While the price tag suggests this is a low-end sound bar with Alexa built in, that’s not the case. Compared to my $150 Polk 2.1-channel soundbar, there’s no contest. Before testing the product, I expected the two to sound similar – afterall, some amount of the MSRP has to account for the Alexa integration. However, to my surprise, the Command Bar sounded better. In addition to getting louder, it had deeper bass and crisper highs.
There are a few reasons for that. The Command Bar and subwoofer have slightly larger amplifiers that are capable of producing floor-rumbling loudness. Furthermore, the Command Bar can maintain crystal clear quality when getting loud.
However, the real difference is the addition of dual 1-inch tweeters next to the 1.25-inch drivers and a larger subwoofer. The woofer measures 6.5 inches with a built-in 100 watt class D amplifier.
That said, the Command Bar is relatively inexpensive, so, as expected, the sound isn’t perfect. While the bass can shake the floor, you often won’t want it to. When watching movies with the subwoofer turned up, the bass became flubby and overpowering. That’s further demonstrated when playing bass-heavy music through it.
The Command Bar has bass to spare, which makes it feel unbalanced in certain configurations. Movie mode makes music sound bass-heavy and dull, while music mode doesn’t allow the subtle sub hits of movies to come through. It’s important to adjust the Command Bar based on what you’re putting through it.
There are some minor annoyances outside of that, too. For example, you can’t turn the Command Bar off. You can turn Alexa’s microphone off, but the bar will remain on. When working, I had the TV on for some background noise, with the soundbar connected through an optical cable. Of course, I didn’t need fantastic audio quality, so I opted to mute the soundbar and use my TV’s built-in speakers.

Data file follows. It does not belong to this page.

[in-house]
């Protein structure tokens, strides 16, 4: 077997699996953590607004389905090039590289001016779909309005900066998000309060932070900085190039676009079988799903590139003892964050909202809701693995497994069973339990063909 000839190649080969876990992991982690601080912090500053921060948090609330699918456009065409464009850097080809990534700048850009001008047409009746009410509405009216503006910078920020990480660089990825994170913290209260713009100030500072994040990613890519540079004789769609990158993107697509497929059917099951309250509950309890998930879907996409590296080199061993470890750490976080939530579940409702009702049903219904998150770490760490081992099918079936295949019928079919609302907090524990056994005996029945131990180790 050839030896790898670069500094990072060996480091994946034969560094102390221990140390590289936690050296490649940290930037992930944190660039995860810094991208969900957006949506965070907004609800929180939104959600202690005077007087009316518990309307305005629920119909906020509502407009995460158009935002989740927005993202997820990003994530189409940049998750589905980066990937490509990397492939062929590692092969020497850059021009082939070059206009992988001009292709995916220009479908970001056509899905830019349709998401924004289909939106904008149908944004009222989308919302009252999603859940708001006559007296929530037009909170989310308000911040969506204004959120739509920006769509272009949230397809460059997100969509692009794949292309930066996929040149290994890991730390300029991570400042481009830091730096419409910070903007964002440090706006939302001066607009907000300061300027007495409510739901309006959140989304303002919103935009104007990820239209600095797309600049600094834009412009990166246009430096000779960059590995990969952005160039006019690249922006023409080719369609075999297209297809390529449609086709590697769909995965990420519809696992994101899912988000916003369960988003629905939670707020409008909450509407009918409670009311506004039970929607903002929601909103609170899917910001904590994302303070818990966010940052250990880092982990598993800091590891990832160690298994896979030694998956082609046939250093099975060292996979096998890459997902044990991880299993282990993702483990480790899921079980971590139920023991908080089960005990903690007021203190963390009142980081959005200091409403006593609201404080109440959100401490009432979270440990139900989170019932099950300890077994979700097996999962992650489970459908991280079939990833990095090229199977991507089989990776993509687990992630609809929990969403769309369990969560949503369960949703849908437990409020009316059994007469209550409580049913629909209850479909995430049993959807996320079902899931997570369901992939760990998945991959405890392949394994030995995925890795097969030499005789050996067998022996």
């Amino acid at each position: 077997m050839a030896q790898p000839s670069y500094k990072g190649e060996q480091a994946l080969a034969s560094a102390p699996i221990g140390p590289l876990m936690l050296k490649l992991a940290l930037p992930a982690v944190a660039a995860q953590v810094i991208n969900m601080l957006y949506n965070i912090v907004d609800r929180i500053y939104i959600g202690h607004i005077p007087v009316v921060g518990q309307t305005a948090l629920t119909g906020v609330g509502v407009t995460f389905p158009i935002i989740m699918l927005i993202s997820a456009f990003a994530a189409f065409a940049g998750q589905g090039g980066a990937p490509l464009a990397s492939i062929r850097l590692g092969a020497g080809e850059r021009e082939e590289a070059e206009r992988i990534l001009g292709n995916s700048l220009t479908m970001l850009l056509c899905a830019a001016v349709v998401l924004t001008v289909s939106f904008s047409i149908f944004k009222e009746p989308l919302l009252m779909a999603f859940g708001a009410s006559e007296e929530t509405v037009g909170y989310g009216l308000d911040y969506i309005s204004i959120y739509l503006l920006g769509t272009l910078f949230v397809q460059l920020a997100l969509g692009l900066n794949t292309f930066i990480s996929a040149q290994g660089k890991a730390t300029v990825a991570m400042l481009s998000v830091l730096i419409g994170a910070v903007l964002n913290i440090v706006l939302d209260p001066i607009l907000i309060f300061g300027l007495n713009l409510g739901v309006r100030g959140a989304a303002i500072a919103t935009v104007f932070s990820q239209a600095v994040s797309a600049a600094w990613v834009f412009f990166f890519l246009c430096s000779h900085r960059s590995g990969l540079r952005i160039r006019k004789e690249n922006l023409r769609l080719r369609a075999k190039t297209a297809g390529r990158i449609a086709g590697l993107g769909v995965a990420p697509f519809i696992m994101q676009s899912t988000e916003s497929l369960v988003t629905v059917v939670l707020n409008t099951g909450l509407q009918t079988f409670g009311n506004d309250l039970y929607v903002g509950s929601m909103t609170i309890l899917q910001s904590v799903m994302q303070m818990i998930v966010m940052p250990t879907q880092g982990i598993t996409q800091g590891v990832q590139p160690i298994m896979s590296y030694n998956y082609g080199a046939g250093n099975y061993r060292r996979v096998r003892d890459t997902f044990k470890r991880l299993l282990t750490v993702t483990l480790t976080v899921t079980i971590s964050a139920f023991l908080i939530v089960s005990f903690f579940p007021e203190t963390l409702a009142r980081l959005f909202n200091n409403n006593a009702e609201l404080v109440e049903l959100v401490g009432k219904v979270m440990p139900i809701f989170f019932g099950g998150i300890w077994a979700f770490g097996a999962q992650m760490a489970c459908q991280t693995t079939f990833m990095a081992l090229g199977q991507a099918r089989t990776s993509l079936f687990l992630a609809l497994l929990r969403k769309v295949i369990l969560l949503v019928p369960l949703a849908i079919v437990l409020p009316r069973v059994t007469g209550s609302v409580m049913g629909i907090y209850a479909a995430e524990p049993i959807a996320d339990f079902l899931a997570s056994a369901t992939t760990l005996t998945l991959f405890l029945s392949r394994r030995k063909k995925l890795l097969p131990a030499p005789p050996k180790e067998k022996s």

After about half an hour, and after there was a moment of silence in whatever was on, the Command Bar unmuted and started blaring sound. I’ve been able to reproduce that a few times, but with varying consistency. Suffice it to say, some way to turn off the soundbar indefinitely is missing.
Outside of those few niggles, the Command Bar is seriously impressive. Even without Alexa built in, the sound quality justifies the price. Amazon’s AI is just the icing on top. Polk recently announced integration with other speakers, making it the first third-party soundbar to be fully functional with Amazon’s multi-room music ecosystem, too.
We want to note that there are a few complaints online about the Command Bar losing connection to other devices and dropping audio occasionally. While we didn’t experience any of that during our testing, it is something you should be aware of.
Polk has done something special with the Command Bar. While there are innumerable soundbars that work with Alexa, there’s only one other soundbar that has Alexa built-in, and it’s $100 more and doesn’t come with a subwoofer. From the smooth setup to the excellent audio fidelity, the Polk Command Bar makes a great centerpiece for a smart home.